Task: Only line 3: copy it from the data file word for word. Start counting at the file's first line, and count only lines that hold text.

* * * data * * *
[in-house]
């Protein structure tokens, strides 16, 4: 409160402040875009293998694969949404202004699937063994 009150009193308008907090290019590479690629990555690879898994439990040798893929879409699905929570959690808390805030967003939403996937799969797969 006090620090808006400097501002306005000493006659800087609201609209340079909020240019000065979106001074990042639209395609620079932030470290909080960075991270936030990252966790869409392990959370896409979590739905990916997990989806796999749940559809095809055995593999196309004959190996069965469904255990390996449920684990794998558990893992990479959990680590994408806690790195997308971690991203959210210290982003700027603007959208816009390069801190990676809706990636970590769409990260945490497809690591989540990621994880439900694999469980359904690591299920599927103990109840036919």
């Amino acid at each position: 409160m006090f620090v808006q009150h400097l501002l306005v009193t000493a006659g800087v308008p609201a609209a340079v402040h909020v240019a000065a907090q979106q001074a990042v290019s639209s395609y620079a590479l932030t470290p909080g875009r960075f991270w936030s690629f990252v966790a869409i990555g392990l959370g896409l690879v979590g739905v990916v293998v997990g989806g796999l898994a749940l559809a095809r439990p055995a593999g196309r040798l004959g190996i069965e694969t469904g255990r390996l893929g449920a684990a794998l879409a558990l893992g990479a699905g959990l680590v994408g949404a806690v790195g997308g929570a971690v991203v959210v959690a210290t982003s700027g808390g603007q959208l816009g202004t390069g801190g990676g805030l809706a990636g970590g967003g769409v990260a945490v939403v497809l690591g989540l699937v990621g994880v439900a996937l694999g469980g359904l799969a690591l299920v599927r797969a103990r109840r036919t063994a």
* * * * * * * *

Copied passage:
């Amino acid at each position: 409160m006090f620090v808006q009150h400097l501002l306005v009193t000493a006659g800087v308008p609201a609209a340079v402040h909020v240019a000065a907090q979106q001074a990042v290019s639209s395609y620079a590479l932030t470290p909080g875009r960075f991270w936030s690629f990252v966790a869409i990555g392990l959370g896409l690879v979590g739905v990916v293998v997990g989806g796999l898994a749940l559809a095809r439990p055995a593999g196309r040798l004959g190996i069965e694969t469904g255990r390996l893929g449920a684990a794998l879409a558990l893992g990479a699905g959990l680590v994408g949404a806690v790195g997308g929570a971690v991203v959210v959690a210290t982003s700027g808390g603007q959208l816009g202004t390069g801190g990676g805030l809706a990636g970590g967003g769409v990260a945490v939403v497809l690591g989540l699937v990621g994880v439900a996937l694999g469980g359904l799969a690591l299920v599927r797969a103990r109840r036919t063994a």